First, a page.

Was wissen wir über Betriebsschließungen? Erkenntnisse für West- und Ostdeutschland
This paper reports the results of several investigations into the determinants of company shutdowns using administrative data for Germany. We show that between 1975 and 2008, the average shutdown rate has risen considerably in western Germany. For most of the time, shutdown rates in eastern Germany were higher, but they have converged to the western level recently. The shutdown risk falls with company size and is substantially higher for young companies. Shutdown rates initially decline as companies age, reaching a minimum at ages 15 to 18, and then rise again. Companies begin to shrink several years before closure, and the remaining workforce becomes on average more skilled, more female and older in companies about to close compared to surviving ones.
Equity and Bond Market Signals as Leading Indicators of Bank Fragility
Journal of Money, Credit and Banking,
We analyse the ability of the distance to default and subordinated bond spreads to signal bank fragility in a sample of EU banks. We find leading properties for both indicators. The distance to default exhibits lead times of 6-18 months. Spreads have signal value close to problems only. We also find that implicit safety nets weaken the predictive power of spreads. Further, the results suggest complementarity between both indicators. We also examine the interaction of the indicators with other information and find that their additional information content may be small but not insignificant. The results suggest that market indicators reduce type II errors relative to predictions based on accounting information only.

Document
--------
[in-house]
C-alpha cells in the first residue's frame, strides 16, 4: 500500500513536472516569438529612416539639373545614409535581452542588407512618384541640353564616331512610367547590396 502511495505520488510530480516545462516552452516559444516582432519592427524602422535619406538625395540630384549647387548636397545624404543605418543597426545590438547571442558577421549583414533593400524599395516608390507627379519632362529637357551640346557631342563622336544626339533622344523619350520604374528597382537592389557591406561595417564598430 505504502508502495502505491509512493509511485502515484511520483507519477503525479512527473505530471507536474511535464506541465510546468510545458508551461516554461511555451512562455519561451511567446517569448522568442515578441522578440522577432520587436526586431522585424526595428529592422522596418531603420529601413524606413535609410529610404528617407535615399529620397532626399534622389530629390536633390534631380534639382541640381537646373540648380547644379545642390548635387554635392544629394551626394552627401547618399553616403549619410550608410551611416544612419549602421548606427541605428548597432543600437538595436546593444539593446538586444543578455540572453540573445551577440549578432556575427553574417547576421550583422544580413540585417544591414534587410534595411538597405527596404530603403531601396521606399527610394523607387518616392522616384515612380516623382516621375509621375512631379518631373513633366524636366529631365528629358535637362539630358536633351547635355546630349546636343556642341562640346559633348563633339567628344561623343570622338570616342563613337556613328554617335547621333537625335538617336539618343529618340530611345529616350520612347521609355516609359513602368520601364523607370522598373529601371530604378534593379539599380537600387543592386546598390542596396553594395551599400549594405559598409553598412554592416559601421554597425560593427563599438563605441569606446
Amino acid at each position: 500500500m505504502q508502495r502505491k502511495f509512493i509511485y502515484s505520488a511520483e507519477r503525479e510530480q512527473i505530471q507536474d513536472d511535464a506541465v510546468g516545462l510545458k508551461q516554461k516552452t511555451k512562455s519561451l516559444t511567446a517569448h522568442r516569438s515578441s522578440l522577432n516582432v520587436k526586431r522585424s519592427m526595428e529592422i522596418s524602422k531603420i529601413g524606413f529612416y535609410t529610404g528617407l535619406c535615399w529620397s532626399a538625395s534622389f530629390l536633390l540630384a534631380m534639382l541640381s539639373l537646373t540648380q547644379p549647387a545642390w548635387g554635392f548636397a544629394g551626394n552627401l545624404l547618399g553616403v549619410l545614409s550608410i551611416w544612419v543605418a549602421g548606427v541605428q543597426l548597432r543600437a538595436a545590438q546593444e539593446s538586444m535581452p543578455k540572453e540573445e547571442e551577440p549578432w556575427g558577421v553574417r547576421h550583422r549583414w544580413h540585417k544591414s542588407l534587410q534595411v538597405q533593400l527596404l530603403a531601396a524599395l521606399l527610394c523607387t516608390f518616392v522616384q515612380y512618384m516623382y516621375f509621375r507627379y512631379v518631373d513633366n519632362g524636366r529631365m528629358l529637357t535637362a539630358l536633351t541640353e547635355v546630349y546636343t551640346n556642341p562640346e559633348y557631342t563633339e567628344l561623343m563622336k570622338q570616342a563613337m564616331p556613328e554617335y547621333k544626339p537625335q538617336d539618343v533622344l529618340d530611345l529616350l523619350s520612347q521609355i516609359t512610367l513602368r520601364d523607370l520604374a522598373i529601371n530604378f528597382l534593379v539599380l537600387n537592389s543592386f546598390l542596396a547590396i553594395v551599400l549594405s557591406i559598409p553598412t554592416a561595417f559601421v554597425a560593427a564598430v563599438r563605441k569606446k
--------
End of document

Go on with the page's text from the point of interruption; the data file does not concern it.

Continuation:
Bankruptcy in Russia: A never-ending-story
IWH Discussion Papers,
Personal Bankruptcy and Credit Supply and Demand
Quarterly Journal of Economics,
This paper examines how personal bankruptcy and bankruptcy exemptions affect the supply and demand for credit. While generous state-level bankruptcy exemptions are probably viewed by most policy-makers as benefiting less-well-off borrowers, our results using data from the 1983 Survey of Consumer Finances suggest that they increase the amount of credit held by high-asset households and reduce the availability and amount of credit to low-asset households, conditioning on observable characteristics. Thus, bankruptcy exemptions redistribute credit toward borrowers with high assets. Interest rates on automobile loans for low-asset households also appear to be higher in high exemption states.